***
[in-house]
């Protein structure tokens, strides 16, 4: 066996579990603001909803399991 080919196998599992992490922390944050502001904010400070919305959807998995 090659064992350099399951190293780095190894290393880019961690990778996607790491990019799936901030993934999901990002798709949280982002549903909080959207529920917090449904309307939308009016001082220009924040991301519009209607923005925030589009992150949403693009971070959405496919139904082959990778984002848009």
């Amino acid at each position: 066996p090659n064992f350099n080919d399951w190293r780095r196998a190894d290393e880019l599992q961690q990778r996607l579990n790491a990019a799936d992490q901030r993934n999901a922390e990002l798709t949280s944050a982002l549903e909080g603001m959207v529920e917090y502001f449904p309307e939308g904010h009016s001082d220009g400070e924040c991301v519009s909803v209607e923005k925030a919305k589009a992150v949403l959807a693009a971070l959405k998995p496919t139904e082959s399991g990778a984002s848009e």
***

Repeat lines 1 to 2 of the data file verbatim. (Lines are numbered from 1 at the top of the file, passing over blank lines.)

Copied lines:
[in-house]
């Protein structure tokens, strides 16, 4: 066996579990603001909803399991 080919196998599992992490922390944050502001904010400070919305959807998995 090659064992350099399951190293780095190894290393880019961690990778996607790491990019799936901030993934999901990002798709949280982002549903909080959207529920917090449904309307939308009016001082220009924040991301519009209607923005925030589009992150949403693009971070959405496919139904082959990778984002848009």